Monday, December 2, 2013
Each week we are sharing a story from someone involved in FreeBSD. This is our Faces of FreeBSD series. It may be a story from someone who’s received funding from us to work on development projects, run conferences, travel to conferences, or advocate for FreeBSD. But, it is always from someone who is making a positive difference in the FreeBSD world.
Here’s a chance to get to know your fellow FreeBSD enthusiast. Sit back and enjoy another 2013 Faces of FreeBSD story.
My name is Reid Linnemann. I am 32 years old and work at Spectra Logic Corporation (Boulder, CO). I grew up in Edmond, Oklahoma, graduating from Oklahoma State University with a BS in Computer Science in 2004.
I worked at the Oklahoma Department of Career and Technology Education (Stillwater, OK) developing Zope and Plone applications interfacing with SQL databases and single sign-on services, and CymSTAR, LLC (Broken Arrow, OK) developing and modifying real-time simulation software and implementing DIS for virtual air refueling simulation. I was part of the team that designed and built CymSTAR's KC-135 BOWST trainer for the Mobility Air Force, and contributed to the development of MAF DMO virtual air refueling standards.
I am a versed C and Python programmer, with a good bit of Java, Perl, Ruby, C++, and other various and sundry languages under my belt. I’m interested in 8 bit AVR microcontrollers in my free time.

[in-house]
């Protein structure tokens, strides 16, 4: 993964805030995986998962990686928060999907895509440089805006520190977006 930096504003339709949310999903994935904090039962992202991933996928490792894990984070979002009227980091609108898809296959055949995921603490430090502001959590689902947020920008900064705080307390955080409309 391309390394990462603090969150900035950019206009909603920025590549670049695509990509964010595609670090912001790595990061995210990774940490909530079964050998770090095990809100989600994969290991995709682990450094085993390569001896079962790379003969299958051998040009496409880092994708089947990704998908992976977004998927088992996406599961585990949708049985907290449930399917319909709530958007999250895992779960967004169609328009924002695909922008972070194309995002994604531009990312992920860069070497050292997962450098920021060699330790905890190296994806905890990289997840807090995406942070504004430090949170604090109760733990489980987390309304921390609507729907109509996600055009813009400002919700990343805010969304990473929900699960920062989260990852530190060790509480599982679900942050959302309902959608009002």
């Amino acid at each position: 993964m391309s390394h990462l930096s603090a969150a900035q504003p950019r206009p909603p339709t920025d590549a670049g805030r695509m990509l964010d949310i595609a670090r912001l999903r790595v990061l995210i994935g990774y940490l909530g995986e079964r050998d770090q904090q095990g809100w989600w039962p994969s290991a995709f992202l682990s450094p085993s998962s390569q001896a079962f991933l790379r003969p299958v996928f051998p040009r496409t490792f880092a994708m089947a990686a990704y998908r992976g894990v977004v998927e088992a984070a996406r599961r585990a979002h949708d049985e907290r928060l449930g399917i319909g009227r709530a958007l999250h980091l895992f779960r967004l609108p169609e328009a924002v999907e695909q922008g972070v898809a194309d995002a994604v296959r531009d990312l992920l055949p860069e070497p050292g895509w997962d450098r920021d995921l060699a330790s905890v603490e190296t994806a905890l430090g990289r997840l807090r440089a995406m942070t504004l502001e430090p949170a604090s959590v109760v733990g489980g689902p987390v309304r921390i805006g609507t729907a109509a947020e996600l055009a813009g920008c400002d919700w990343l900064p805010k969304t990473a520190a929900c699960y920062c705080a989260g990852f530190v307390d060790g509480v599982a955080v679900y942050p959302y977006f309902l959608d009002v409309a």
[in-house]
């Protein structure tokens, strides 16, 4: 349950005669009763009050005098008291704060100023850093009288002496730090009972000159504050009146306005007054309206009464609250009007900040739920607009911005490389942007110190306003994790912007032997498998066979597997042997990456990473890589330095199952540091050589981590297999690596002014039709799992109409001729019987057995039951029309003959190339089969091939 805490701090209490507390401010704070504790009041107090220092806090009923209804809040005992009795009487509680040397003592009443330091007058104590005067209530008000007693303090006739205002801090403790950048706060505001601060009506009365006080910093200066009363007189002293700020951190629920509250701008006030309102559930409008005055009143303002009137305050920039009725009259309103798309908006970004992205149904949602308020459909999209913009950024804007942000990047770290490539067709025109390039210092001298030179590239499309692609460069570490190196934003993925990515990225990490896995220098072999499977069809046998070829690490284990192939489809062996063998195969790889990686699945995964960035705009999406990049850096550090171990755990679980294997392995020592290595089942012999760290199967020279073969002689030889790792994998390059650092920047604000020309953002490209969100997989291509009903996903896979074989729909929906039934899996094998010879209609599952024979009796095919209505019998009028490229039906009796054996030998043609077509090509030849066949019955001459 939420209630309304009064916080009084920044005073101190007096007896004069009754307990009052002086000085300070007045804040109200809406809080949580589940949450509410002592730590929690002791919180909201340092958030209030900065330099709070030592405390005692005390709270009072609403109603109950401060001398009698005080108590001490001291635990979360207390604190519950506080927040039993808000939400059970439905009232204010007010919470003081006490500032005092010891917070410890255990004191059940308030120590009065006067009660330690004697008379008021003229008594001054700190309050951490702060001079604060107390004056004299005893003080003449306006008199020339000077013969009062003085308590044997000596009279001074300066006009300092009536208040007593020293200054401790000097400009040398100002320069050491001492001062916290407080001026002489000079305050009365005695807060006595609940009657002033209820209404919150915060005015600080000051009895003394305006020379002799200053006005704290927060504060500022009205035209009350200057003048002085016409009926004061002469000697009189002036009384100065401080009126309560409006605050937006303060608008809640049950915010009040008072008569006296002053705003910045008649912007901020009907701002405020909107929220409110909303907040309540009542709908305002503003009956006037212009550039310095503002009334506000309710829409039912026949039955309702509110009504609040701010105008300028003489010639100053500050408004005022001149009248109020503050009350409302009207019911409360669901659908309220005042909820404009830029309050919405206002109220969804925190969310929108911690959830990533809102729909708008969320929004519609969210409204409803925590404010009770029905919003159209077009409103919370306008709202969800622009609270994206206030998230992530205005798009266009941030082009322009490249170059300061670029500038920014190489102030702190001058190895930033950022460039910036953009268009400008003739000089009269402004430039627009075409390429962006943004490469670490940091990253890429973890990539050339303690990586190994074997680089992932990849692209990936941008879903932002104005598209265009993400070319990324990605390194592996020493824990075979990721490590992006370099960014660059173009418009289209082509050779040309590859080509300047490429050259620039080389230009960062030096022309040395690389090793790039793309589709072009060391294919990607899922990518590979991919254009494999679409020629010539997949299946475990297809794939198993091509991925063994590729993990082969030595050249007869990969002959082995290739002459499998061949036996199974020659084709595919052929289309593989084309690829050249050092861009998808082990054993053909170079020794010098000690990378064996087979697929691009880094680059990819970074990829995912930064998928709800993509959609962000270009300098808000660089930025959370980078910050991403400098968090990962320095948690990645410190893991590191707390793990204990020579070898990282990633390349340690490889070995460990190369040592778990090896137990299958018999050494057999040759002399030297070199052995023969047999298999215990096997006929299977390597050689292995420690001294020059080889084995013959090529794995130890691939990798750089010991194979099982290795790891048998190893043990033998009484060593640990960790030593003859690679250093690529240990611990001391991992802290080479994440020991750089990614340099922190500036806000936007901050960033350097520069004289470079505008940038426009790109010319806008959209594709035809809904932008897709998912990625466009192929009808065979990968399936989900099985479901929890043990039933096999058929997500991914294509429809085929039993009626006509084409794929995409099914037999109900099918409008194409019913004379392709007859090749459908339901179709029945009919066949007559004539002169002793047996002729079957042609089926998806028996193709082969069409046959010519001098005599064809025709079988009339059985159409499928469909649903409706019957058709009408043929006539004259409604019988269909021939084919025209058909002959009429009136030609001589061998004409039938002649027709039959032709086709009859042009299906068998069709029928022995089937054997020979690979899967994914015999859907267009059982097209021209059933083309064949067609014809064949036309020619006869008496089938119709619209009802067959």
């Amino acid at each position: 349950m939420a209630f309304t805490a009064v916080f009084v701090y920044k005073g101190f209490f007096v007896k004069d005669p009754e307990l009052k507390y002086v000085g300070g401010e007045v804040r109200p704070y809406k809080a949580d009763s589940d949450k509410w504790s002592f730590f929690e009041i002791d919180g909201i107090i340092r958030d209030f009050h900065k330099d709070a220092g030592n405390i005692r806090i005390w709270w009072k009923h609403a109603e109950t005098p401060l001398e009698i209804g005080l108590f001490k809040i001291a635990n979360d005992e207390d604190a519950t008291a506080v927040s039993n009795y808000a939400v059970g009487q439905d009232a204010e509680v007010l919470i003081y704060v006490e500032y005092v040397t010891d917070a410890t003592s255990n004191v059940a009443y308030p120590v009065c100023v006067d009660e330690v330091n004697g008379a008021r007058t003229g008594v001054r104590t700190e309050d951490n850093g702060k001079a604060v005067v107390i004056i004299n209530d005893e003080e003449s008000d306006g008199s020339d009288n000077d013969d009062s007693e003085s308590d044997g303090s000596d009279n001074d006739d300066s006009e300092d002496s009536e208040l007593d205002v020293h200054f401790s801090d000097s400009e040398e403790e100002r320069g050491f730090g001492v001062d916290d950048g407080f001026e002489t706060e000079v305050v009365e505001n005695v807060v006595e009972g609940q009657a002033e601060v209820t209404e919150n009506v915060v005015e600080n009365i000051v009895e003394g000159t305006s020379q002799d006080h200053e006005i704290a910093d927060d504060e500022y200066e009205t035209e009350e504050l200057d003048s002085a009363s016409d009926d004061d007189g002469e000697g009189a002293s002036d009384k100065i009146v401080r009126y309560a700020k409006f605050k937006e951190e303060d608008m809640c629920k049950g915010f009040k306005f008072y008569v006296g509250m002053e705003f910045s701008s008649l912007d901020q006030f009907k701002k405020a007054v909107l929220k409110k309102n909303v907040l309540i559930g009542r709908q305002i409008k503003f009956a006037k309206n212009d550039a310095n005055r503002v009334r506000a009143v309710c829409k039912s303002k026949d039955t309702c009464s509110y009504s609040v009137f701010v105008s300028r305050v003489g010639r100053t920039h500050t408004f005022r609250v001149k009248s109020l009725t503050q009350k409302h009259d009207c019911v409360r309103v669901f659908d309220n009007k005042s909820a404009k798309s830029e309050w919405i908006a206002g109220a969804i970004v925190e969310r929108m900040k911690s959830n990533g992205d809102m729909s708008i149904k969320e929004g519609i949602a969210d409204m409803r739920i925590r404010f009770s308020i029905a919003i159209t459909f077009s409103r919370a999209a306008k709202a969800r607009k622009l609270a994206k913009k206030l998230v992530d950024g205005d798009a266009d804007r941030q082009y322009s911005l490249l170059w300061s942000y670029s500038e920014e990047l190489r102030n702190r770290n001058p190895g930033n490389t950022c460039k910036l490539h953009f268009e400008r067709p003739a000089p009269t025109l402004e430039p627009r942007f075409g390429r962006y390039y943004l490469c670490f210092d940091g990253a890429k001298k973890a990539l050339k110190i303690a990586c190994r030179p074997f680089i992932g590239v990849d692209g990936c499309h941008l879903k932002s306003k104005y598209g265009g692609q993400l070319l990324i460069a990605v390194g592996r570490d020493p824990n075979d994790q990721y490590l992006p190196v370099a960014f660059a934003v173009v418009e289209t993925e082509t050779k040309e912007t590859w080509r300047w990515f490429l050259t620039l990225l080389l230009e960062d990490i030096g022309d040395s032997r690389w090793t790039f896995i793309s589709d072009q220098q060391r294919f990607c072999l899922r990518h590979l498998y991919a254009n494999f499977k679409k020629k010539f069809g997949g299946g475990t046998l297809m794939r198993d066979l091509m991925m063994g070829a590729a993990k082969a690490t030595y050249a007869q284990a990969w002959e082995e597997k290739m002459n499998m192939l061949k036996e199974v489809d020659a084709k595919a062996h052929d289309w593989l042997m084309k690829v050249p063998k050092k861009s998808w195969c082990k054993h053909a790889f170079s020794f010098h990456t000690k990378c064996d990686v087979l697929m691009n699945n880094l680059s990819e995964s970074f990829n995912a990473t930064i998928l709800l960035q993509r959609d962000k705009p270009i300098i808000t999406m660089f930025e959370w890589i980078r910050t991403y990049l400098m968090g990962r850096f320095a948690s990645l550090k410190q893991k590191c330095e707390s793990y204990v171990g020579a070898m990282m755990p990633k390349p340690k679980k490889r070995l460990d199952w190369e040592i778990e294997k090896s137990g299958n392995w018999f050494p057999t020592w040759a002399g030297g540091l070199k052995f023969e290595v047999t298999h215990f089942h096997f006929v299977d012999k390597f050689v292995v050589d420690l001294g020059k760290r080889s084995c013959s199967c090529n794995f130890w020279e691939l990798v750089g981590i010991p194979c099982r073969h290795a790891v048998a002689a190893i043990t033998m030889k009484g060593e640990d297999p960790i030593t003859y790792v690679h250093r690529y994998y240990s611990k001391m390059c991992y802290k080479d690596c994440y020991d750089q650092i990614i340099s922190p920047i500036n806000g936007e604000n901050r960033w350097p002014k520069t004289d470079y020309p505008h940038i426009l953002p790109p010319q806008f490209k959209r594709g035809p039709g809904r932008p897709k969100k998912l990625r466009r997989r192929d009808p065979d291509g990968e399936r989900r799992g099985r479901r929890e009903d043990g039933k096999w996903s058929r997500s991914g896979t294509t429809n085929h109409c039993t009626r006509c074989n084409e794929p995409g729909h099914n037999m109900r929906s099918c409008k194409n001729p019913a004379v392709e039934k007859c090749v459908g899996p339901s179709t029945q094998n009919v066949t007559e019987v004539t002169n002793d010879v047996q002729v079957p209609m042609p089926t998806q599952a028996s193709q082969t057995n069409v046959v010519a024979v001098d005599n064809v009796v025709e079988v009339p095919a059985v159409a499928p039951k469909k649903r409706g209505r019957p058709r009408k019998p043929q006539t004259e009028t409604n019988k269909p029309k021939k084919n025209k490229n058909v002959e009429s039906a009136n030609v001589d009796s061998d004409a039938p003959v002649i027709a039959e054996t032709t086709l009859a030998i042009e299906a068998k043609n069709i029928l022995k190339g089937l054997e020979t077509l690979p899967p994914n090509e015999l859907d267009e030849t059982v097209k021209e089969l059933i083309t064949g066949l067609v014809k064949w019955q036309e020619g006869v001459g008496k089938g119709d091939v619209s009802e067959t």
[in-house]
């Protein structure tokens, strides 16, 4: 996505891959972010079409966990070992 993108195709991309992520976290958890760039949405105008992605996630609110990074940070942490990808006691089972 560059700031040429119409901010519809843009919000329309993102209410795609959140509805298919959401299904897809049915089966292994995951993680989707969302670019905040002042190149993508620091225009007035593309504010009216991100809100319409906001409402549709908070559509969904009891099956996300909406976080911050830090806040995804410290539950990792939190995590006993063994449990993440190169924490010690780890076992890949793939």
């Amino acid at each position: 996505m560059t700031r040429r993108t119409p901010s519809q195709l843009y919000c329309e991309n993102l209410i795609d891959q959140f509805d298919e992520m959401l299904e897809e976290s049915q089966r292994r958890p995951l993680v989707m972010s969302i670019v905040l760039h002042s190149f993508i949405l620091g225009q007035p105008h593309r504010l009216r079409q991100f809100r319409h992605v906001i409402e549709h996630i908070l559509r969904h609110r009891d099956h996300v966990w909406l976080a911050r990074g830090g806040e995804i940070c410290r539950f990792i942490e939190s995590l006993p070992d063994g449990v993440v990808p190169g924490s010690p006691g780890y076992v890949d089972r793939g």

I was first introduced to FreeBSD in 1999 when a particular greybeard (the senior technician for my shift at a local ISP) played XBill on an X server in WindowMaker. He said it ran on his FreeBSD machine at home across a dedicated 64k subscriber line, displayed in a little window on his workstation. I was astounded, quickly taken in by the FreeBSD users on my shift, and spent a bleary-eyed overnight session with a pair of coworkers who helped me run FreeBSD 3.4 on my own computer.
FreeBSD was remarkable, available at no cost and developed by a group of people scattered across the globe. Its historical lineage to BSD, design philosophy, and professional community stood out. I could examine the source code, and read reams of manual pages documenting every program, libc function, and configuration file if I wanted.
I used the system to build and install ports, and explored, getting actively involved in the mailing lists and forums, studying, passing on my own limited knowledge to those who could benefit from it. I pursued my career in the open source software world, learning the differences in BSD and GNU licensing and the fragmented nature of Linux distributions, realizing the FreeBSD community was more mature and well distributed about industry, education, and research. Everything steered me towards working with and on FreeBSD.
I decided to work for FreeBSD in a professional capacity by the time I was 30, and so here I am, at Spectra Logic, fulfilling that goal. I am part of a team developing a product that will be powered by FreeBSD. Now I find myself in the midst of several prominent FreeBSD developers, the most professional and disciplined software engineers I’ve met, and look forward to learning from them, contributing to FreeBSD, and becoming more involved in the project. Perhaps you'll see me one day at BSDCan or EuroBSDCon. I hope so.
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Posted by Deb at 7:38 AM